In The Kite Runner, how does Baba and Amir's relationship change when they move to the United States?
Amir and his father became much closer after fleeing Afghanistan. They had lived through terrible danger together and had survived to make a new life in a land that was equally foreign to both of them. Once a wealthy man, Baba had to work tirelessly in the new country, performing menial labor to eke out a living and make it possible for Amir to go to college. He was a very proud man, but he did so without pity or complaint. On weekends, Amir and Baba worked together at the flea market, selling whatever they could find, to make a few dollars more. Adversity drew them closer every day, as did joy. Baba understood and respected Amir's love for Soraya and helped him in his quest to win her hand. Their marriage was a source of great happinessfor Baba.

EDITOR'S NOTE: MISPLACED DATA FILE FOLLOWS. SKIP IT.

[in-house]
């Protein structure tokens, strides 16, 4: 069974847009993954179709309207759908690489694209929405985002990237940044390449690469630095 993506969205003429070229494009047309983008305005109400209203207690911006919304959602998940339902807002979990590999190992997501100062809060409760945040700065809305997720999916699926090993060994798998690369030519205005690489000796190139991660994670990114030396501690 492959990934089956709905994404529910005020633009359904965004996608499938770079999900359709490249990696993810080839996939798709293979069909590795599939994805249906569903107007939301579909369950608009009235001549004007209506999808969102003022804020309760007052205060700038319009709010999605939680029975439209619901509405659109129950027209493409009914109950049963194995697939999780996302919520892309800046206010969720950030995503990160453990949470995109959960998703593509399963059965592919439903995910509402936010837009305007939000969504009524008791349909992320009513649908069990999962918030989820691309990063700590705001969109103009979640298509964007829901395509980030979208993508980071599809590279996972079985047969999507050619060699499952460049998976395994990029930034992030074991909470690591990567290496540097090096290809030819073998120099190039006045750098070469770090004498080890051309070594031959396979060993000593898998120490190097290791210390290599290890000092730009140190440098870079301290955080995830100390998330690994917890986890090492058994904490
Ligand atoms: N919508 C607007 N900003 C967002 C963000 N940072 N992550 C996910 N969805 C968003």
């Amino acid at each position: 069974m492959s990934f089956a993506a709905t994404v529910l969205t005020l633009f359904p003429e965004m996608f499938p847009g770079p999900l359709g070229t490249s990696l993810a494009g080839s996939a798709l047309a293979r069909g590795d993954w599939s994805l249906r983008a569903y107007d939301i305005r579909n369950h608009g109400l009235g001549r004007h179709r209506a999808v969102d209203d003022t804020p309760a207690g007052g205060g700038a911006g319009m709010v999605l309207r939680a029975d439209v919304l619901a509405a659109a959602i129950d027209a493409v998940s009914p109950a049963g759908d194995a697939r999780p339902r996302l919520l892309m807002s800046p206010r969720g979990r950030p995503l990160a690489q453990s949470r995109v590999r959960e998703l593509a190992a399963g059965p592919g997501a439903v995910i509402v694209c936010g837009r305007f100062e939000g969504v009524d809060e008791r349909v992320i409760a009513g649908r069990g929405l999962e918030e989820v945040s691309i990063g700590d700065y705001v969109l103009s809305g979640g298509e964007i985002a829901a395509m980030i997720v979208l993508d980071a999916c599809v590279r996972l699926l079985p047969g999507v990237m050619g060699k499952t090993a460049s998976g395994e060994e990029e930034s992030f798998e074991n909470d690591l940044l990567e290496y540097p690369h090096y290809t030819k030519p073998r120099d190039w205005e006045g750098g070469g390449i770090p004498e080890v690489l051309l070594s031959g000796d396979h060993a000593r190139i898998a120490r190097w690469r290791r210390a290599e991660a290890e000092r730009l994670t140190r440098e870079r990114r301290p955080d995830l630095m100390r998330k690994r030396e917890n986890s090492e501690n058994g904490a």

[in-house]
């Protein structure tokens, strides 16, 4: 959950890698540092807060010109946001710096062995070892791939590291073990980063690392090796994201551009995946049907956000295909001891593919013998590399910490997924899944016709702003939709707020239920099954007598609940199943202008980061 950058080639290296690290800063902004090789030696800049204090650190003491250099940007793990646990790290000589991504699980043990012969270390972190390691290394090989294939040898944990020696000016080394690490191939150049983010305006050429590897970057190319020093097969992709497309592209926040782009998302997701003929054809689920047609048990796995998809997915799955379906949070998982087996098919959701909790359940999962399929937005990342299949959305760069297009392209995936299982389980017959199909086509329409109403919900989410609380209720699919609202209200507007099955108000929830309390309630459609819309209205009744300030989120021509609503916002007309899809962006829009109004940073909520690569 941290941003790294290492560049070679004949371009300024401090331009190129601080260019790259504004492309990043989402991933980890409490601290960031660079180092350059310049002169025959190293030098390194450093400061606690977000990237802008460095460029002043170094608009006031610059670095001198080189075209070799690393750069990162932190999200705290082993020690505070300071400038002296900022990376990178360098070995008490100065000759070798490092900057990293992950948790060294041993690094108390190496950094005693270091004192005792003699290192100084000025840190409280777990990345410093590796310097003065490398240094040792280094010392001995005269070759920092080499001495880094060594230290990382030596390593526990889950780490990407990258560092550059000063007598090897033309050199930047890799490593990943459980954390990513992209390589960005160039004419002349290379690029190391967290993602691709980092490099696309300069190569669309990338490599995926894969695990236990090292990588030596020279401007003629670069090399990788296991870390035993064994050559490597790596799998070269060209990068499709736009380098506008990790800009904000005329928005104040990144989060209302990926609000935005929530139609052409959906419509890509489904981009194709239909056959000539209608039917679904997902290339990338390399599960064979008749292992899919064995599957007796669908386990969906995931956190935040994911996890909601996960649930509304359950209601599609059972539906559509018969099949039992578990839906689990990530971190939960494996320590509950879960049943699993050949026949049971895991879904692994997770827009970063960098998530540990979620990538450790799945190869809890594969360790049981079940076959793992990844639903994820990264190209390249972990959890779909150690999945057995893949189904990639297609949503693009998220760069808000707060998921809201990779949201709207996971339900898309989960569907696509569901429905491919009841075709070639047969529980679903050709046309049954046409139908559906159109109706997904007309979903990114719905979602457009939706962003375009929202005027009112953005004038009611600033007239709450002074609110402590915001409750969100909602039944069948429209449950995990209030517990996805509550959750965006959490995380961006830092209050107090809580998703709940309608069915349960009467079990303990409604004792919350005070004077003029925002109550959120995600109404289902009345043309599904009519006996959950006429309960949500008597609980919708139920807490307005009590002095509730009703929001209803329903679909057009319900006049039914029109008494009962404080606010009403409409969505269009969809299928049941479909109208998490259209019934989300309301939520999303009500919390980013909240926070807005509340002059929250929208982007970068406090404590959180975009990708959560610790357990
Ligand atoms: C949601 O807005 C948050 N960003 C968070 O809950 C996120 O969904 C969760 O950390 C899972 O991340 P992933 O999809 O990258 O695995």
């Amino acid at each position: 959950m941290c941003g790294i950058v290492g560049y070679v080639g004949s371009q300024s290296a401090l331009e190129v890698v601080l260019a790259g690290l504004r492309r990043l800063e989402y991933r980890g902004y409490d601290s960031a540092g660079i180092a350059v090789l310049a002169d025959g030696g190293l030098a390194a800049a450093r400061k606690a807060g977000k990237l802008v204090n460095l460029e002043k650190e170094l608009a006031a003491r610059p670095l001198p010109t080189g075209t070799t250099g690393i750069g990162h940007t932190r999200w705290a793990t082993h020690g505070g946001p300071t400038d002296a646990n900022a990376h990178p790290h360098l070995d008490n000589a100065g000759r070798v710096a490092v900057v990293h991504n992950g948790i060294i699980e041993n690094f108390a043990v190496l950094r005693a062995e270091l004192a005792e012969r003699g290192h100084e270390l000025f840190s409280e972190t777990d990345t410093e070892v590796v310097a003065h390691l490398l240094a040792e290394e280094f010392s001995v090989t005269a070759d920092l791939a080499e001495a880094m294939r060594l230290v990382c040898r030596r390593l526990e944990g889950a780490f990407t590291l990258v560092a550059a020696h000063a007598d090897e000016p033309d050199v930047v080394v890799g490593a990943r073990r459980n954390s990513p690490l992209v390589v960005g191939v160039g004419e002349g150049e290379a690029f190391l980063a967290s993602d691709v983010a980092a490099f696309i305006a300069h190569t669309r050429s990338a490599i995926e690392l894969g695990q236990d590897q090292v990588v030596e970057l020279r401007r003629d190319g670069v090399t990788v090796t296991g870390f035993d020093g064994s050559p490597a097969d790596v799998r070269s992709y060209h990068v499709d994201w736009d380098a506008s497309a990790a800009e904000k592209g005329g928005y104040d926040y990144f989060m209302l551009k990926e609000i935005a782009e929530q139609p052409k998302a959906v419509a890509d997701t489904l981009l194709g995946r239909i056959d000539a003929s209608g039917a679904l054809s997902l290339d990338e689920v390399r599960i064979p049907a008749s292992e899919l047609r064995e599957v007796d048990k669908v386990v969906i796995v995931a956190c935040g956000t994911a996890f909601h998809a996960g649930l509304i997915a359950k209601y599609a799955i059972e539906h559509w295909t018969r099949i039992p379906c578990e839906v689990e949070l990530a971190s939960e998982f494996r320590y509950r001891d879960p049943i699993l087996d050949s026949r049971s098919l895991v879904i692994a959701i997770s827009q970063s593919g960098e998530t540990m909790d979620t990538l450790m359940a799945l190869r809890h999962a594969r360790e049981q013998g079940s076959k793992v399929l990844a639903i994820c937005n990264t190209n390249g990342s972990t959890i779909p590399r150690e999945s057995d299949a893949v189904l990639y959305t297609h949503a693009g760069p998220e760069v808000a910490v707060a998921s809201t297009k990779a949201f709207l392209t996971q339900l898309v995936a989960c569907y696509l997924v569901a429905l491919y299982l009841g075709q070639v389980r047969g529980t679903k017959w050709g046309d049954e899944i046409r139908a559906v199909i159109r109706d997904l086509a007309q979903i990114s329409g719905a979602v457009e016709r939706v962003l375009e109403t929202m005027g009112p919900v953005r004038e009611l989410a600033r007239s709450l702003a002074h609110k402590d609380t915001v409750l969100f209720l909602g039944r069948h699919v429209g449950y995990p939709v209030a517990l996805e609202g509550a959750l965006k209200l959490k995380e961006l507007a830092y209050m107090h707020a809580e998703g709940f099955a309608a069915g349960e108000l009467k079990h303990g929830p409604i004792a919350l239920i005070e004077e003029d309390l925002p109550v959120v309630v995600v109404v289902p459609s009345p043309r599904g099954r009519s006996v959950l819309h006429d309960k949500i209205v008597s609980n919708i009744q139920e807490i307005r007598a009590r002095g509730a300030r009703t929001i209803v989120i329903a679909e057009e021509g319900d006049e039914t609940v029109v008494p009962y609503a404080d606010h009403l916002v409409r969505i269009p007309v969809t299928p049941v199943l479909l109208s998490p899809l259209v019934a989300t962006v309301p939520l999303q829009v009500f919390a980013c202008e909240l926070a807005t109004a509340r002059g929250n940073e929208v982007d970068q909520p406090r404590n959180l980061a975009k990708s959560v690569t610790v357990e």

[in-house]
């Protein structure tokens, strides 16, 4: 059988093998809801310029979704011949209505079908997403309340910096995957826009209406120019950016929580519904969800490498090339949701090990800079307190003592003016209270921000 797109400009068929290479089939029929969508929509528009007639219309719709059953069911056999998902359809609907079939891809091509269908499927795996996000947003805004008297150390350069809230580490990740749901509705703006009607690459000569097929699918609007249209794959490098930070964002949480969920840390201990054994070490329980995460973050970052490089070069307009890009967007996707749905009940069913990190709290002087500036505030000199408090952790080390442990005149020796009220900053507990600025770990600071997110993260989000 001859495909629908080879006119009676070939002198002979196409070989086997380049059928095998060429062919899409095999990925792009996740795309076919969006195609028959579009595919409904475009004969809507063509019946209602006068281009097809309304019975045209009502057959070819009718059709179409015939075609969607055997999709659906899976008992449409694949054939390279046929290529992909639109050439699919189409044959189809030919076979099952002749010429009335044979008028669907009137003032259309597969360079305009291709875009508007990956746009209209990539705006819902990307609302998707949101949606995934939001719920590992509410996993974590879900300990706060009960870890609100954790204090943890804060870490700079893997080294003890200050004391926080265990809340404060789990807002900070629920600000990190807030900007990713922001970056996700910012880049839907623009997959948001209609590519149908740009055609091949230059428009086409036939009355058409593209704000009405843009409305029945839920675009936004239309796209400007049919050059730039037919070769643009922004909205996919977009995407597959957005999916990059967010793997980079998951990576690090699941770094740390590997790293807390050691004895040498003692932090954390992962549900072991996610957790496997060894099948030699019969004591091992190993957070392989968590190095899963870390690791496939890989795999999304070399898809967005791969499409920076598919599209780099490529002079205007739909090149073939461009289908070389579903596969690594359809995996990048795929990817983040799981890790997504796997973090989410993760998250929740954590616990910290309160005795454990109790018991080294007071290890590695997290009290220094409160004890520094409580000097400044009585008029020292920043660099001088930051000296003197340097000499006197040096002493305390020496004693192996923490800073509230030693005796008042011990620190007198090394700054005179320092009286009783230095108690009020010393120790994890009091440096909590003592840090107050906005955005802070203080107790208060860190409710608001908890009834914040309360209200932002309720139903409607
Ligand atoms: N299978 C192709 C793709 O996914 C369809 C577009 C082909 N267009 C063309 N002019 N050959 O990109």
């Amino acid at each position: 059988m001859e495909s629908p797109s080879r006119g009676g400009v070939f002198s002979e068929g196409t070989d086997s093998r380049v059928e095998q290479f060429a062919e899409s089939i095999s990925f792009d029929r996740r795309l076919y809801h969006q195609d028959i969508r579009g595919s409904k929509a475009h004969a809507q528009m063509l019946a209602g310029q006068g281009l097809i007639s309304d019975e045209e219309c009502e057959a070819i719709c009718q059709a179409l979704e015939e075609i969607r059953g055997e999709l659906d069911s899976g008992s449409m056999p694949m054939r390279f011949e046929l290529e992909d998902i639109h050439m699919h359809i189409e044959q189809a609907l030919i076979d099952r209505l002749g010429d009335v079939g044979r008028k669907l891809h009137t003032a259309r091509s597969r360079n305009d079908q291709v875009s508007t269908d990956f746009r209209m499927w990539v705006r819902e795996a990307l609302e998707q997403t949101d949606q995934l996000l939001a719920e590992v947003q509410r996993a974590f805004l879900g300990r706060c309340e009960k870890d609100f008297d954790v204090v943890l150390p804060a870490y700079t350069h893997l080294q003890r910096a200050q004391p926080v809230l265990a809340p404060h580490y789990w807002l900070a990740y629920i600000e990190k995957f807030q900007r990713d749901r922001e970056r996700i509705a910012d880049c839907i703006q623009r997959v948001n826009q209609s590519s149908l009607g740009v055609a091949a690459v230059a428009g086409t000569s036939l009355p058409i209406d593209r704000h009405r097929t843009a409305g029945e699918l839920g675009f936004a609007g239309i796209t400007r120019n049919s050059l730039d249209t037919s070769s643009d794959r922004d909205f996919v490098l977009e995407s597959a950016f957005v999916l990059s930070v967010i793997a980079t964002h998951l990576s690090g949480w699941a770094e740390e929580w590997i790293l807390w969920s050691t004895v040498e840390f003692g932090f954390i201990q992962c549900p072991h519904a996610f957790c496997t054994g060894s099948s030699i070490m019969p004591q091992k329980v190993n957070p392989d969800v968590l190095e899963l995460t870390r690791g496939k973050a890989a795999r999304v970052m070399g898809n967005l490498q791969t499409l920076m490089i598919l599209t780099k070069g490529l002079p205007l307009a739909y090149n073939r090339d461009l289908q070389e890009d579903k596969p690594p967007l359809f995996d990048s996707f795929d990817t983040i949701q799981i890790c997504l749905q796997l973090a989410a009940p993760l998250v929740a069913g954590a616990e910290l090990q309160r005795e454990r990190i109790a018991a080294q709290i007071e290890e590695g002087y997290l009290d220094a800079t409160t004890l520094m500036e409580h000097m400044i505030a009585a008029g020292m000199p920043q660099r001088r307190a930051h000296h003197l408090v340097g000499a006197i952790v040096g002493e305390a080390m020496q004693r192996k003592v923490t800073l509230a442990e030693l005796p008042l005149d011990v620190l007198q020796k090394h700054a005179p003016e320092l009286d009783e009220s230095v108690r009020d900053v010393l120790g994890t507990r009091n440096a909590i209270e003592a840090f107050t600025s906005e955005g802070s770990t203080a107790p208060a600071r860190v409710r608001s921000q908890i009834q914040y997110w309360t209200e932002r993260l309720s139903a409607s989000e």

Their relationship changed, as well, because Amir was no longer a confused boy burning with guilt and resentment. He was a young man mature enough to appreciate the sacrifices his father made for him and to understand why he made them. When Baba became ill, Amir treated him with gentleness and concern. He loved his father and expressed it without hesitation. Amir had grown up. He recognized Baba lived with courage every day in fighting his illness, the same courage he had displayed in Afghanistan, risking his life to save a woman's honor. By the time Baba's life grew to a close, he and his son had developed the bond they had been unable to forge during Amir's childhood.